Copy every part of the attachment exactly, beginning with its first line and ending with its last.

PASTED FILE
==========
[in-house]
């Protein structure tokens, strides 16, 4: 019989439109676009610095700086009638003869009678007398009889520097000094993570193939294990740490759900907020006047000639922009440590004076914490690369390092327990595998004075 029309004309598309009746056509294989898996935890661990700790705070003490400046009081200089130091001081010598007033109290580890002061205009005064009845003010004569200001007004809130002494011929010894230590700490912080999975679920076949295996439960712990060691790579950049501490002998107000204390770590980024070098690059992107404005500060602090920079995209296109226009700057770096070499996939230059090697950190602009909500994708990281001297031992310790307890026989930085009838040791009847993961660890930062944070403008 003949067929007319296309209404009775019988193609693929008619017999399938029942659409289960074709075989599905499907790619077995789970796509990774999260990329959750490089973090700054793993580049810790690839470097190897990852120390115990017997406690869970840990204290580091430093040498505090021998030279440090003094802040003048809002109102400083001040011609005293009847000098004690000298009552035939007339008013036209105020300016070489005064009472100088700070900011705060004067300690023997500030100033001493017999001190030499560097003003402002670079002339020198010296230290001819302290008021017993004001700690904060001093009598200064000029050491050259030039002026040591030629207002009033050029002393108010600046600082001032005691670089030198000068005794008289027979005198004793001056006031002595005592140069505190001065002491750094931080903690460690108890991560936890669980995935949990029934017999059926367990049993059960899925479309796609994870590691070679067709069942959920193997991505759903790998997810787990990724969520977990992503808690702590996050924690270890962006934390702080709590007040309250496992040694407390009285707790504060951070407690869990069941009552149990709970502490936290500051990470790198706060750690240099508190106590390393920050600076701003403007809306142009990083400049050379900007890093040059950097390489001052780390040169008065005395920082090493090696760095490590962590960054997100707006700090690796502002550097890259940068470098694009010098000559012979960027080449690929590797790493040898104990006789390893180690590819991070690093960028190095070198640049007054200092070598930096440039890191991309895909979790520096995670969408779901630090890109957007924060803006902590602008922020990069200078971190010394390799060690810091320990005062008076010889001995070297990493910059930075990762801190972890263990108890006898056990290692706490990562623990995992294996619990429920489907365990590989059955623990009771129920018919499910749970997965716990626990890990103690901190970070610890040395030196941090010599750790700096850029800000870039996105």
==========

[in-house]
């Protein structure tokens, strides 16, 4: 019989439109676009610095700086009638003869009678007398009889520097000094993570193939294990740490759900907020006047000639922009440590004076914490690369390092327990595998004075 029309004309598309009746056509294989898996935890661990700790705070003490400046009081200089130091001081010598007033109290580890002061205009005064009845003010004569200001007004809130002494011929010894230590700490912080999975679920076949295996439960712990060691790579950049501490002998107000204390770590980024070098690059992107404005500060602090920079995209296109226009700057770096070499996939230059090697950190602009909500994708990281001297031992310790307890026989930085009838040791009847993961660890930062944070403008 003949067929007319296309209404009775019988193609693929008619017999399938029942659409289960074709075989599905499907790619077995789970796509990774999260990329959750490089973090700054793993580049810790690839470097190897990852120390115990017997406690869970840990204290580091430093040498505090021998030279440090003094802040003048809002109102400083001040011609005293009847000098004690000298009552035939007339008013036209105020300016070489005064009472100088700070900011705060004067300690023997500030100033001493017999001190030499560097003003402002670079002339020198010296230290001819302290008021017993004001700690904060001093009598200064000029050491050259030039002026040591030629207002009033050029002393108010600046600082001032005691670089030198000068005794008289027979005198004793001056006031002595005592140069505190001065002491750094931080903690460690108890991560936890669980995935949990029934017999059926367990049993059960899925479309796609994870590691070679067709069942959920193997991505759903790998997810787990990724969520977990992503808690702590996050924690270890962006934390702080709590007040309250496992040694407390009285707790504060951070407690869990069941009552149990709970502490936290500051990470790198706060750690240099508190106590390393920050600076701003403007809306142009990083400049050379900007890093040059950097390489001052780390040169008065005395920082090493090696760095490590962590960054997100707006700090690796502002550097890259940068470098694009010098000559012979960027080449690929590797790493040898104990006789390893180690590819991070690093960028190095070198640049007054200092070598930096440039890191991309895909979790520096995670969408779901630090890109957007924060803006902590602008922020990069200078971190010394390799060690810091320990005062008076010889001995070297990493910059930075990762801190972890263990108890006898056990290692706490990562623990995992294996619990429920489907365990590989059955623990009771129920018919499910749970997965716990626990890990103690901190970070610890040395030196941090010599750790700096850029800000870039996105």